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Effect of BSA and sodium alginate adsorption on decline of filtrate flux through polyethylene microfiltration membranes

Akamatsu, Kazuki, Kagami, You, Nakao, Shin-ichi
Journal of membrane science 2020 v.594
adsorption, artificial membranes, bovine serum albumin, filtrates, fouling, microfiltration, polyethylene, sodium alginate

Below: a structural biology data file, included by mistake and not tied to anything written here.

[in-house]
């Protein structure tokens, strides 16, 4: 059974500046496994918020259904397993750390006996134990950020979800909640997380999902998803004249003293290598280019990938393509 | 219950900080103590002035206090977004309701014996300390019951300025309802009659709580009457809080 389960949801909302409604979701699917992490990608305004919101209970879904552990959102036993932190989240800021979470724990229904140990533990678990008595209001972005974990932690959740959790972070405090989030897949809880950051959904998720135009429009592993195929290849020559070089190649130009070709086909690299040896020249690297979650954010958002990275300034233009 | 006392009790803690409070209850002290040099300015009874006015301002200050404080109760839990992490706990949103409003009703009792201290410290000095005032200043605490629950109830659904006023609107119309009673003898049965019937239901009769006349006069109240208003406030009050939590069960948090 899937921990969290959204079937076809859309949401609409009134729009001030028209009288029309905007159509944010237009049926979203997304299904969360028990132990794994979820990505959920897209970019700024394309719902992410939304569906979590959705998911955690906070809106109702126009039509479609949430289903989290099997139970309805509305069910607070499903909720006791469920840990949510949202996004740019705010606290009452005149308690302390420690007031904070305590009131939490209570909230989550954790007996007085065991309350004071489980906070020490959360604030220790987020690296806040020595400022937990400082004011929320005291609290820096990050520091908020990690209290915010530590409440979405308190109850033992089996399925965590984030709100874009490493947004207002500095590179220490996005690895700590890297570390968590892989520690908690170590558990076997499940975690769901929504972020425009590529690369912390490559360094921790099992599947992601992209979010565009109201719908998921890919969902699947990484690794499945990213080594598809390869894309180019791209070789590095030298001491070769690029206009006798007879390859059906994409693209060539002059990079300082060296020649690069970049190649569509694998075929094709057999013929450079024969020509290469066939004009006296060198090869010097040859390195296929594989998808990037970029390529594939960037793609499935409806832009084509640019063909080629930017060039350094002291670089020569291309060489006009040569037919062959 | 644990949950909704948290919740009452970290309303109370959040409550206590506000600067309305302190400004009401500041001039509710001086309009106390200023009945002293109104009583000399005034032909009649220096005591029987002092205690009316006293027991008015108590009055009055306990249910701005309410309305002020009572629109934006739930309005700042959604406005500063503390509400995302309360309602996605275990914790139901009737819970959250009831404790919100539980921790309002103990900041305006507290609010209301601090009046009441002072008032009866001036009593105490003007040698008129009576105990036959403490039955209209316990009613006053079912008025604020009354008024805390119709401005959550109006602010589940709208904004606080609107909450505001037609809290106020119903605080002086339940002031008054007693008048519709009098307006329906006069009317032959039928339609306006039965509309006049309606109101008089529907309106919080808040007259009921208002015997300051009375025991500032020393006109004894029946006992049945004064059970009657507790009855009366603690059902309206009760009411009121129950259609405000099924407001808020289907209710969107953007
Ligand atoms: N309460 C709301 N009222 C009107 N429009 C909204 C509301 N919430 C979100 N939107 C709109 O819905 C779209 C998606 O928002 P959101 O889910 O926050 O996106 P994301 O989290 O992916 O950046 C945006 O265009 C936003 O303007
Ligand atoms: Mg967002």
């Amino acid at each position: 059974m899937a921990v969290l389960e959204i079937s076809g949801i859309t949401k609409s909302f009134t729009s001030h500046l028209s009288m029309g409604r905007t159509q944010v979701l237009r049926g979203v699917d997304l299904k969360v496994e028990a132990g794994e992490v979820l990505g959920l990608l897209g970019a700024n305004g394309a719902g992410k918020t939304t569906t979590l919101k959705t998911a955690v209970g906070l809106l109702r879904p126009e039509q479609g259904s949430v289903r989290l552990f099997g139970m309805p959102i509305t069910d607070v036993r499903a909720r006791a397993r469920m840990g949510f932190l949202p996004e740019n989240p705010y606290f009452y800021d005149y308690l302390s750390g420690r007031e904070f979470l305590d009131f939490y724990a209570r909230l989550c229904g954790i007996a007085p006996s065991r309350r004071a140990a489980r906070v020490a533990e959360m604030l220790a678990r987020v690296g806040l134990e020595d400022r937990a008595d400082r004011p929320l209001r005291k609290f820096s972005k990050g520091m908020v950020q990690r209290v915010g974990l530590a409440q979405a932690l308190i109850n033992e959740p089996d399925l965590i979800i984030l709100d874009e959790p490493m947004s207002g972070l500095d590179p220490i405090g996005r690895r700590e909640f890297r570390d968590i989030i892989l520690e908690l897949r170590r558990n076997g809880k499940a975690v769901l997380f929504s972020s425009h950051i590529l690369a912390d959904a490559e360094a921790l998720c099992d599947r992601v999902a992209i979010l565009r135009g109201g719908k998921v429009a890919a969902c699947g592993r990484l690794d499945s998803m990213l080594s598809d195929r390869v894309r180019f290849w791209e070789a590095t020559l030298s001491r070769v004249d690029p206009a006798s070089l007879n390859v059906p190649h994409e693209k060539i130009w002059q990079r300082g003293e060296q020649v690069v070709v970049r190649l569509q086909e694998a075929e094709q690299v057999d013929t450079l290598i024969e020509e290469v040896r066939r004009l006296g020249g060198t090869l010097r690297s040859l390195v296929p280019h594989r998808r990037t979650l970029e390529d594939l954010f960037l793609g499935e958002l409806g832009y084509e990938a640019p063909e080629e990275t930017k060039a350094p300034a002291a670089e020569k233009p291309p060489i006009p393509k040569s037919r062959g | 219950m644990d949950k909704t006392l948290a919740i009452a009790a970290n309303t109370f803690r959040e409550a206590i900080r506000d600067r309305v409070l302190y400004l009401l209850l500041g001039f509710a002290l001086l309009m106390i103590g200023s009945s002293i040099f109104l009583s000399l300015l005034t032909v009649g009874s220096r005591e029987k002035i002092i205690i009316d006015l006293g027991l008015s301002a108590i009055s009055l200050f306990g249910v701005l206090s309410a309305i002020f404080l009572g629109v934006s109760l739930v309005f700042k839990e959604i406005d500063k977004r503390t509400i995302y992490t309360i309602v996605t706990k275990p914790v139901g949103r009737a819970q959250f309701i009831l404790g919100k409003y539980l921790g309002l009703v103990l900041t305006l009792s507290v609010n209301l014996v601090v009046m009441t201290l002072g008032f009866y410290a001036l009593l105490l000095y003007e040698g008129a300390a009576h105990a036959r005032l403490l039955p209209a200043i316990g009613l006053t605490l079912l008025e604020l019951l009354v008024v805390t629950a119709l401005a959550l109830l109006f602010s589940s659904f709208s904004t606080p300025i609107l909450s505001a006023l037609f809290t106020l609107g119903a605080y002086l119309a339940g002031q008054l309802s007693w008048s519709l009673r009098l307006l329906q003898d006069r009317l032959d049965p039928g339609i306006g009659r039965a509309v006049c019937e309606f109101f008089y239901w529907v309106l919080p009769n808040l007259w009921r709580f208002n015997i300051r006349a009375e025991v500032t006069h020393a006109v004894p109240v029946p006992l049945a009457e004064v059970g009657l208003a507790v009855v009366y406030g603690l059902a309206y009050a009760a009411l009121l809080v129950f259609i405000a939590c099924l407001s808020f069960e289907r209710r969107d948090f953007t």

To demonstrate the impact of the interaction between fouling substances and membrane materials on the decline of filtrate flux quantitatively, we developed a novel experimental system consisting of (1) closed-loop cross-flow filtration tests to demonstrate the relationship between the concentration of fouling substances in the feed solution and the steady-state flux, which is a traditional evaluation approach, and (2) pure water flux tests with membranes that are immersed in solutions of the same fouling substances prior to the tests to demonstrate the effect of their adsorption on the membrane performance. Bovine serum albumin and sodium alginate were used as model substances for proteins and polysaccharides, respectively, and polyethylene microfiltration membranes were used. Interestingly, the fluxes in both experiments were comparable to each other when the concentration of the fouling substances and the initial flux were equal. Because the only factor to increase the filtration resistance in the second experiments was adsorption, which was not affected by the filtration conditions, the results directly proved that the adsorption of these substances on the membrane surfaces and pore walls was dominant in the reduction of filtrate fluxes, even though the extent of the reduction was not severer in the case of sodium alginate.